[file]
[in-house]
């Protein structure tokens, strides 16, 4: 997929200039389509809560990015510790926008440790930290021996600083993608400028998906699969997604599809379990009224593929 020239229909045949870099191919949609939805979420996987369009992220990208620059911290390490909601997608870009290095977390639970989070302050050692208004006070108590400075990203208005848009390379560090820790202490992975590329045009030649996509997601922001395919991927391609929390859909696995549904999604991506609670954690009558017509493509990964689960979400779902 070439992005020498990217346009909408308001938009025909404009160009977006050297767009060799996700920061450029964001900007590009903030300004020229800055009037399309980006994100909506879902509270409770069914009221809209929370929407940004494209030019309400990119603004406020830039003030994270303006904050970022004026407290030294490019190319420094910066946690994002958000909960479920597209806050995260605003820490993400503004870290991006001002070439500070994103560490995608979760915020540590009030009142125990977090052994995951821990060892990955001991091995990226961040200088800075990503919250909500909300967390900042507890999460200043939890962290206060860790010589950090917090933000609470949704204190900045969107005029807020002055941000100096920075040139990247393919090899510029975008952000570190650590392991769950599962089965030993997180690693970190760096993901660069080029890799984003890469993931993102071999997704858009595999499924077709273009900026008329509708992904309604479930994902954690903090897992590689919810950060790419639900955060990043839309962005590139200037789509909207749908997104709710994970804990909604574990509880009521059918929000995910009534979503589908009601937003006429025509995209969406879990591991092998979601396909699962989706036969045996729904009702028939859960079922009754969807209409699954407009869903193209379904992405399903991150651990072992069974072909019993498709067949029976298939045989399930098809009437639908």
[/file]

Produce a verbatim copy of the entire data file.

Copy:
[in-house]
């Protein structure tokens, strides 16, 4: 997929200039389509809560990015510790926008440790930290021996600083993608400028998906699969997604599809379990009224593929 020239229909045949870099191919949609939805979420996987369009992220990208620059911290390490909601997608870009290095977390639970989070302050050692208004006070108590400075990203208005848009390379560090820790202490992975590329045009030649996509997601922001395919991927391609929390859909696995549904999604991506609670954690009558017509493509990964689960979400779902 070439992005020498990217346009909408308001938009025909404009160009977006050297767009060799996700920061450029964001900007590009903030300004020229800055009037399309980006994100909506879902509270409770069914009221809209929370929407940004494209030019309400990119603004406020830039003030994270303006904050970022004026407290030294490019190319420094910066946690994002958000909960479920597209806050995260605003820490993400503004870290991006001002070439500070994103560490995608979760915020540590009030009142125990977090052994995951821990060892990955001991091995990226961040200088800075990503919250909500909300967390900042507890999460200043939890962290206060860790010589950090917090933000609470949704204190900045969107005029807020002055941000100096920075040139990247393919090899510029975008952000570190650590392991769950599962089965030993997180690693970190760096993901660069080029890799984003890469993931993102071999997704858009595999499924077709273009900026008329509708992904309604479930994902954690903090897992590689919810950060790419639900955060990043839309962005590139200037789509909207749908997104709710994970804990909604574990509880009521059918929000995910009534979503589908009601937003006429025509995209969406879990591991092998979601396909699962989706036969045996729904009702028939859960079922009754969807209409699954407009869903193209379904992405399903991150651990072992069974072909019993498709067949029976298939045989399930098809009437639908």